China's re­bal­anc­ing act

The Pak Banker - - OPINION - Ajit Ranade

015 was a wa­ter­shed year for China. For the first time in more than two decades its growth rate dipped be­low the psy­cho­log­i­cal mark of 7%. This was no mere tem­po­rary blip. It was a har­bin­ger of an era of lower growth. Top Chi­nese of­fi­cials made this a talk­ing point much be­fore the data be­came of­fi­cial. "It was an­tic­i­pated," they said. It was an inevitable con­se­quence of a large base. China is now a 10 tril­lion dol­lar plus econ­omy, so dou­ble-digit growth is surely a thing of the past. Added to this are tepid global prospects, which is bad news for an ex­port-de­pen­dent econ­omy.

The lower growth sce­nario got a stamp of ap­proval this month as the Na­tional Peo­ples' Congress passed the 13th Five-Year Plan. The plan aims for 6.5% growth for the next five years. China has moved to a per­ma­nently lower or­bit. Does this mean that the China scep­tics are be­ing vin­di­cated? Is the jug­ger­naut stalling? Is a hard land­ing round the cor­ner? No, such a prog­no­sis is not sup­ported by cur­rent data. If China grows at 6.5%, it will reach $15 tril­lion in 2020. That is spec­tac­u­lar com­pared to near-zero growth in the euro zone or stag­na­tion in Ja­pan. Even fel­low BRIC mem­bers Brazil and Rus­sia are strug­gling with re­ces­sion and neg­a­tive num­bers. Note that China is still adding jobs in big num­bers. It added 64 mil­lion jobs dur­ing the 12th Plan, at a time when its own labour force is plateau­ing. The hous­ing mar­ket is still healthy, even if some­what frothy. Hous­ing prices are a re­li­able gauge of house­hold sen­ti­ment and the pace of ur­ban­iza­tion.

All this is not to deny that China's econ­omy is un­der­go­ing a fun­da­men­tal change. The 13th Plan is thus a turn­ing point. The devel­op­ment strat­egy will shift away from the course of ex­port-led growth of the past three decades. Even be­fore Pres­i­dent Xi Jin­ping's regime, there was talk of "Har­mo­nious So­ci­ety" and more in­clu­sive growth. There was talk of cor­rect­ing the var­i­ous im­bal­ances in the econ­omy and re­duc­ing in­equal­ity.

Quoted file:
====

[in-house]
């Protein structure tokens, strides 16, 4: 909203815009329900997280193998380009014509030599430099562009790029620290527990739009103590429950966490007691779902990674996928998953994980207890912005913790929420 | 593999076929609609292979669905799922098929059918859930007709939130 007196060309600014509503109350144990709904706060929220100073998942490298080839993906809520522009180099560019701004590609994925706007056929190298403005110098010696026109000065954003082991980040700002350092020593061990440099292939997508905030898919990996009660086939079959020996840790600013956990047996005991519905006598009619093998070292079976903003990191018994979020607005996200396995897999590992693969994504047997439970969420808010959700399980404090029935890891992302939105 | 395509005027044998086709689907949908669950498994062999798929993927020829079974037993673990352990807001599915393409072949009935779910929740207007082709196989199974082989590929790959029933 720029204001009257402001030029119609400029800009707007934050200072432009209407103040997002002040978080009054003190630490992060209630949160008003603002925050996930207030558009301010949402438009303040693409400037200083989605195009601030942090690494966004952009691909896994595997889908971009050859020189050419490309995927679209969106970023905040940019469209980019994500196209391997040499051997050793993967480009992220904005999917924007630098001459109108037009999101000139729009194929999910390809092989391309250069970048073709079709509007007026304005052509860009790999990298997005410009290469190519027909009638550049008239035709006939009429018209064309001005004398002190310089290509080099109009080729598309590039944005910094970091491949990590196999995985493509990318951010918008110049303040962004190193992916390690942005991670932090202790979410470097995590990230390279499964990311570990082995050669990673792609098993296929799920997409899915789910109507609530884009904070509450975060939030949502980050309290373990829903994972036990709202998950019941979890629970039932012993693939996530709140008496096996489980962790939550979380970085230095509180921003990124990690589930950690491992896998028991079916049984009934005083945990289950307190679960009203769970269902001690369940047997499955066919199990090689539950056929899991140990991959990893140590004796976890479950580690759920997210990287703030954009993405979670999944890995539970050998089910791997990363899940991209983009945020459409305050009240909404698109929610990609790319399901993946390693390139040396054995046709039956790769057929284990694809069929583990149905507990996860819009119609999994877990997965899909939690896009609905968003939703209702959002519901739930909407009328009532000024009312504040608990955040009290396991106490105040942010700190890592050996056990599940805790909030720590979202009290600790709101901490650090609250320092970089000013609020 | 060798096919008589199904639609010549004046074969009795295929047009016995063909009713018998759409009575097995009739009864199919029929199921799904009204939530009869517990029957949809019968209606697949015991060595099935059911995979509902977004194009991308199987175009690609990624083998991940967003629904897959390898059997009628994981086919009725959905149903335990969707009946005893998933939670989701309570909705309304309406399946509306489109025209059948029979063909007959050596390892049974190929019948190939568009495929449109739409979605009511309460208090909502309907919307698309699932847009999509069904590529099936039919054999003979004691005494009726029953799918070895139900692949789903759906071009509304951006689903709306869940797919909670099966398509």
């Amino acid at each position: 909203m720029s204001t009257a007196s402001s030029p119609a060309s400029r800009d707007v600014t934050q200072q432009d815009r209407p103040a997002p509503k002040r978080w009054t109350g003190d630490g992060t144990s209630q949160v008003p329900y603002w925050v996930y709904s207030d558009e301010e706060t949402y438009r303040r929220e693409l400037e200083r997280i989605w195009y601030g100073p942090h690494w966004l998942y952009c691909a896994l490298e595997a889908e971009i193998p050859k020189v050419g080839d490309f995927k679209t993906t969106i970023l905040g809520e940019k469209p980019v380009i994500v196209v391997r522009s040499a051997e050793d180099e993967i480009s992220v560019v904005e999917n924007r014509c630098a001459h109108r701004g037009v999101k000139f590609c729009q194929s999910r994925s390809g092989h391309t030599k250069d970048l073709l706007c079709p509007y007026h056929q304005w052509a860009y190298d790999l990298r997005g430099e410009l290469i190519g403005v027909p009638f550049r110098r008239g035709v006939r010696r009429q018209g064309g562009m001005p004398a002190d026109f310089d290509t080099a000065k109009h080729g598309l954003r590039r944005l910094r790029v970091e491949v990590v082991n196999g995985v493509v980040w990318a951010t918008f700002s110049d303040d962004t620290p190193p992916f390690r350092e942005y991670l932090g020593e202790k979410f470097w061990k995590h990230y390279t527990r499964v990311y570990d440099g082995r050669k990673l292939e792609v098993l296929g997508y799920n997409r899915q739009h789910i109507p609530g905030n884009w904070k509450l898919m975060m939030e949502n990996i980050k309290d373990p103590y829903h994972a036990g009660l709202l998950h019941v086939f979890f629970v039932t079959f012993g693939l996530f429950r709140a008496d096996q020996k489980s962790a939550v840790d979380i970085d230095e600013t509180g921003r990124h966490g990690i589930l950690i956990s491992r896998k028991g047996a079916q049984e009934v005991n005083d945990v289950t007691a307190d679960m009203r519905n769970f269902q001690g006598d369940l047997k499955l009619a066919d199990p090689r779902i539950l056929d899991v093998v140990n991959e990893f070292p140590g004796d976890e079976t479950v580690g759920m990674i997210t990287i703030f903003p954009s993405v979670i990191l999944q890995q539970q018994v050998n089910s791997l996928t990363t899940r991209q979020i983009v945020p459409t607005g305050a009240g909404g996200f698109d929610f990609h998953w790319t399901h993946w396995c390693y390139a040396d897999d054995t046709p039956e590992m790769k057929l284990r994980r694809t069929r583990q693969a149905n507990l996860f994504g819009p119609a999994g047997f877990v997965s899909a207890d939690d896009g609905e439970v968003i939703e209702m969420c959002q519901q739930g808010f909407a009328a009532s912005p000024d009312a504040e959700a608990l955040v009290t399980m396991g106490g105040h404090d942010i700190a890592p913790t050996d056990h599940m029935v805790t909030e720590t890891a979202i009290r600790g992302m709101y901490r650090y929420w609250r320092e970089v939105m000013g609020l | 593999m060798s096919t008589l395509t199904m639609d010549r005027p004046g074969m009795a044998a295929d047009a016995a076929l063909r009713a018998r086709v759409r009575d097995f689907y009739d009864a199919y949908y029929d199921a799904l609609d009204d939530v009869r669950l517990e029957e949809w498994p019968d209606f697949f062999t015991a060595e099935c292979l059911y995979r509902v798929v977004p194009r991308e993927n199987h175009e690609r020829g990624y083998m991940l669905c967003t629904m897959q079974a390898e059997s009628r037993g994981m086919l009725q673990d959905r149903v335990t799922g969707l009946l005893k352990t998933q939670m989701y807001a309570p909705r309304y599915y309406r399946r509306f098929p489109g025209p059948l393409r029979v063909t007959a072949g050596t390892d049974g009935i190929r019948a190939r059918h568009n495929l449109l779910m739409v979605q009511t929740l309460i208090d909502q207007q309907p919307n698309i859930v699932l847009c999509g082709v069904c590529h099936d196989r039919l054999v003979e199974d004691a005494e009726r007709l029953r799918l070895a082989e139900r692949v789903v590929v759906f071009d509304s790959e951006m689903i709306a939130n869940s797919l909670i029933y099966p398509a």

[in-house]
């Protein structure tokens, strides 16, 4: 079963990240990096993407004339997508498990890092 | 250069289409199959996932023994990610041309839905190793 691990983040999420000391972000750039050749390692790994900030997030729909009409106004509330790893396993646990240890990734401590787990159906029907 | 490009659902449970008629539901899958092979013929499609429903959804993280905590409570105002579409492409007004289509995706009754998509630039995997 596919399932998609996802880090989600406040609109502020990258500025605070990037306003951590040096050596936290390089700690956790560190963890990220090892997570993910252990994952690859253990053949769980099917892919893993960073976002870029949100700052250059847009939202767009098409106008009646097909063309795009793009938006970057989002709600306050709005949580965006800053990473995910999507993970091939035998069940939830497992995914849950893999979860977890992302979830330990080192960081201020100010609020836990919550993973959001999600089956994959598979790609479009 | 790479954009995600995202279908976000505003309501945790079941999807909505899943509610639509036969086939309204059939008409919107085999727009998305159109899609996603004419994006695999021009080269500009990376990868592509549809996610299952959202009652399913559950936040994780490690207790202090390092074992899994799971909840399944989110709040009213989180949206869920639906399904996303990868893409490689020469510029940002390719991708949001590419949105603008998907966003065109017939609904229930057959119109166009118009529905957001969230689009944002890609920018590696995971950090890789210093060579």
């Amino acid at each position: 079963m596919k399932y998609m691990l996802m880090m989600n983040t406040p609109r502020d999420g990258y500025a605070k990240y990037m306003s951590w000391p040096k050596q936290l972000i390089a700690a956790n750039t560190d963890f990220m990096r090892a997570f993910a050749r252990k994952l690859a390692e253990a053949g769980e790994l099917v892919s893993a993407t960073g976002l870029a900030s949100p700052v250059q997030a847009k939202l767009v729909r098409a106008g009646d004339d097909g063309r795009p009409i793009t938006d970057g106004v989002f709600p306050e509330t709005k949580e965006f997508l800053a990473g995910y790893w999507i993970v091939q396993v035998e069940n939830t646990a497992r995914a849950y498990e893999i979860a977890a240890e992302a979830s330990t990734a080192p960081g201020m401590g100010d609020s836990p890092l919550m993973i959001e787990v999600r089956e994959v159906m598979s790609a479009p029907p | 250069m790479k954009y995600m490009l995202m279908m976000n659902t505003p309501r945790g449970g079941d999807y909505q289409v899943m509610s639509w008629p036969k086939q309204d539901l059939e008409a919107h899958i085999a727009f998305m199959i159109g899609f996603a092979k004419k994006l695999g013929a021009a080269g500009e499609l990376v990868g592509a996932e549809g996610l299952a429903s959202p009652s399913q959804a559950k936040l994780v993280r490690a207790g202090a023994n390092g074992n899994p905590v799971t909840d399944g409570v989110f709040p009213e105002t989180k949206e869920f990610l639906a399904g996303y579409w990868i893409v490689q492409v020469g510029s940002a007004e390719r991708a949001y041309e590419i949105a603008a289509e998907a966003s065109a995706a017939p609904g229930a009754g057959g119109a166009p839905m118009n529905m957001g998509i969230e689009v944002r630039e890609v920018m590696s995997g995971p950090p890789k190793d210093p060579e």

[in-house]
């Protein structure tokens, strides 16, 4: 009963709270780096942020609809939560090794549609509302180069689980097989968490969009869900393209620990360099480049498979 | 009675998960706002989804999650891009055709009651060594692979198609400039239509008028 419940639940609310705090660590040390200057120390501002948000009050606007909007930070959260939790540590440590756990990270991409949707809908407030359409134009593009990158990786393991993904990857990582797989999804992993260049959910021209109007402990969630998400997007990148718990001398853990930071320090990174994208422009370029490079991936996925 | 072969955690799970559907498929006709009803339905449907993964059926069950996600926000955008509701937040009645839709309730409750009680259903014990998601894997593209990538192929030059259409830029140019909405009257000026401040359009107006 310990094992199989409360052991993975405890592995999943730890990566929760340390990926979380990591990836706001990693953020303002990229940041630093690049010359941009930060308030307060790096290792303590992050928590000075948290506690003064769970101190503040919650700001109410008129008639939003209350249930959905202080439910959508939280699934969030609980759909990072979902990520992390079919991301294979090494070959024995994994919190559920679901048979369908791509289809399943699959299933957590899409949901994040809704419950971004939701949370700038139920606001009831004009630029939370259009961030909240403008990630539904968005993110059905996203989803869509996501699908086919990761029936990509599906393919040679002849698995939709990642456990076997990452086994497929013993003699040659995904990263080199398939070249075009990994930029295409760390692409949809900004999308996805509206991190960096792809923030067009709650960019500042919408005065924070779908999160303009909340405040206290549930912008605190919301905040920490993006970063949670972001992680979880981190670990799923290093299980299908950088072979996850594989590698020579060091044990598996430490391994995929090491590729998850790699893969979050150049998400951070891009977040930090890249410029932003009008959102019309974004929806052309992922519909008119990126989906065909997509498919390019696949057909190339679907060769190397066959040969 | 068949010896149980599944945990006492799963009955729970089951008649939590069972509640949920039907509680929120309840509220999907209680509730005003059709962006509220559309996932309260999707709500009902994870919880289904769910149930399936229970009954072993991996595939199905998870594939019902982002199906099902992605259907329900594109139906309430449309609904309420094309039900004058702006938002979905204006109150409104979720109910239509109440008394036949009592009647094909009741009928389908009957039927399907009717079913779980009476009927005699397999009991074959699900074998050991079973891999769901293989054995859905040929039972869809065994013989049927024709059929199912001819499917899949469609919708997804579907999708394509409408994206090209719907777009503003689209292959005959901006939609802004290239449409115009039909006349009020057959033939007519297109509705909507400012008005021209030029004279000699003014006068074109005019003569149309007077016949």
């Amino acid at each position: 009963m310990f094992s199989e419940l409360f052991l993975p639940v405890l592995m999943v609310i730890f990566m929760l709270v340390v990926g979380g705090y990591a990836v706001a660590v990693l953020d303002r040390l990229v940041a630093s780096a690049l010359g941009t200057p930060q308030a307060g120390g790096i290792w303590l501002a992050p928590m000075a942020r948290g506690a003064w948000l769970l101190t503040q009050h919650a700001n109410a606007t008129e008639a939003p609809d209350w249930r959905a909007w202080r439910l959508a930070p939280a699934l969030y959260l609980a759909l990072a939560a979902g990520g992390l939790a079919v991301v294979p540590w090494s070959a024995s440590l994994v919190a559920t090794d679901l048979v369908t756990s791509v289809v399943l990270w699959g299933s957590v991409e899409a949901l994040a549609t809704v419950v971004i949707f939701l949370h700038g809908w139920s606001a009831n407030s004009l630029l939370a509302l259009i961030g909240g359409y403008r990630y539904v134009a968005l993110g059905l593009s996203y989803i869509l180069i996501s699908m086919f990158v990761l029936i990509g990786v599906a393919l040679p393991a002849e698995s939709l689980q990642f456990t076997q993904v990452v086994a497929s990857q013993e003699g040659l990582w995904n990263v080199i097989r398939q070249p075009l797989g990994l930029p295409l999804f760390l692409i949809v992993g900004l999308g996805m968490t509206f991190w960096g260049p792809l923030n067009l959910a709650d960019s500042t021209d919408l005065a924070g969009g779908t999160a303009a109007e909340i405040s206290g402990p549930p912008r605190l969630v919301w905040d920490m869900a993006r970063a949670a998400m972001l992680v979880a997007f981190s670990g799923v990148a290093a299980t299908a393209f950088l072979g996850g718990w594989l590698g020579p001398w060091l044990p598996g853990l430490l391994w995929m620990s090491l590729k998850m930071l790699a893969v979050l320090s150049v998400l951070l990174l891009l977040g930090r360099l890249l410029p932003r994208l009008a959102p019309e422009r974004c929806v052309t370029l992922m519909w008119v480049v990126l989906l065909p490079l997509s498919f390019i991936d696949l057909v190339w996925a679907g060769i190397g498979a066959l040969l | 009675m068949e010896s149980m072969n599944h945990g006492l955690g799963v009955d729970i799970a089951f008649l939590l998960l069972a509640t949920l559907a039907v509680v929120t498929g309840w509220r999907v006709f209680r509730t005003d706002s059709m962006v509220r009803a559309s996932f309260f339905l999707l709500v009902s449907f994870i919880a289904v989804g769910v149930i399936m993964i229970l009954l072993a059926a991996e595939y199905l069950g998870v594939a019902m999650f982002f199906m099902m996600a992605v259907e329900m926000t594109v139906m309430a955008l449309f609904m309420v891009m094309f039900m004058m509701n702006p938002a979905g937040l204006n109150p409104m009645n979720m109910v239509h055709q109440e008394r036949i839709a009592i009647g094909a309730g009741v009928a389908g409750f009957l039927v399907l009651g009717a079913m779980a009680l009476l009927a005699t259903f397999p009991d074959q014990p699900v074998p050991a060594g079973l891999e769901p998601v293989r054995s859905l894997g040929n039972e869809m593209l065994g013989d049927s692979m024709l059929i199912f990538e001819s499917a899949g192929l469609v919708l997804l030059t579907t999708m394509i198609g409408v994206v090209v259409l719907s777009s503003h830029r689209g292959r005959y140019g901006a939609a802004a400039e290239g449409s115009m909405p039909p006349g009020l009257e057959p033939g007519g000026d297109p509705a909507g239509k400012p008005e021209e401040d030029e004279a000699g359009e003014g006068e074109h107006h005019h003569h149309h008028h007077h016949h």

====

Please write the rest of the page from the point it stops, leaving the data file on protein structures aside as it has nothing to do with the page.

There are ba­si­cally five di­men­sions along which the re­bal­anc­ing and growth will oc­cur. The first is a shift of em­pha­sis from for­eign to do­mes­tic. The slow­ing world econ­omy has caused global trade to fall sharply. So China's early and ex­tra­or­di­nary de­pen­dence on ex­ports will have to di­min­ish. The de­pen­dence on do­mes­tic driv­ers will in­crease and in­clude both con­sump­tion and in­vest­ment. The sec­ond re­bal­anc­ing is from in­vest­ment to con­sump­tion. China's in­vest­ment to gross do­mes­tic prod­uct ra­tio at 45% is still too high. No other large econ­omy has had such a big share of in­vest­ment for such a long time. As a re­sult, the share of con­sump­tion spend­ing has fallen from around 55% to less than 40% in the past two decades. The re­turn on cap­i­tal in­vested has fallen from around 16% to less than 3% now. Ex­ces­sive in­vest­ment means waste of cap­i­tal, and hence needs to fall. In­creas­ing con­sump­tion will need tax re­form and a less co­er­cive regime for sav­ings.

The third re­bal­anc­ing is from ur­ban to ru­ral. The lat­ter in­cludes devel­op­ment of tier 2, 3 and 4 cities and towns as well. This re­bal­anc­ing also means mov­ing devel­op­ment to more back­ward re­gions like the prov­inces of the north­west. It calls for re­duc­ing re­gional in­equal­ity. China's ur­ban­iza­tion is around 54%, and the 13th Plan aims to reach 60%. This is still be­low de­vel­oped econ­omy stan- dards. But the pace of ur­ban­iza­tion needs to slow down. The fourth re­bal­anc­ing is be­tween the old and new econ­omy. China has an over­hang of ex­cess ca­pac­ity in a va­ri­ety of sec­tors. Dur­ing the 13th Plan, coal pro­duc­tion ca­pac­ity will be cut by 500 mil­lion tonnes and steel ca­pac­ity by 150 mil­lion tonnes. More than 1.8 mil­lion work­ers are ex­pected to lose their jobs in these two sec­tors alone.

Dur­ing 2015, China wit­nessed 2,700 strikes and protests, dou­ble that of the pre­vi­ous year, as per China Labour Bulletin. This is a symp­tom of dis­rup­tion and dis­lo­ca­tion that will come out of the re­bal­anc­ing away from old-econ­omy in­dus­trial sec­tors to new-econ­omy con­sump­tion-ori­ented sec­tors. This is al­ready man­i­fest­ing in a se­vere slow­down and ris­ing un­em­ploy­ment in the rust- belt prov­inces of the north­east, Jilin, Liaon­ing and Hei­longjiang. This re­ori­en­ta­tion calls for worker re­train­ing and reskilling. Thus the job cre­ation dur­ing 13th Plan will re­quire ca­ter­ing both to new work­ers as well as those dis­placed by the re­bal­anc­ing be­tween old and new sec­tors. The last re­bal­anc­ing is be­tween cur­rent and fu­ture gen­er­a­tions. This ba­si­cally calls for greener and more sus­tain­able growth, thereby leav­ing a bet­ter world for to­mor­row. China's en­ergy in­ten­sity, i.e., en­ergy use per unit of GDP fell by 18% dur­ing the 12th plan. The 13th Plan aims to re­duce this fur­ther by 15%. China's en­ergy in­ten­sity is how­ever still far more than de­vel­oped economies'-5.4 times that of Ja­pan, for in­stance.

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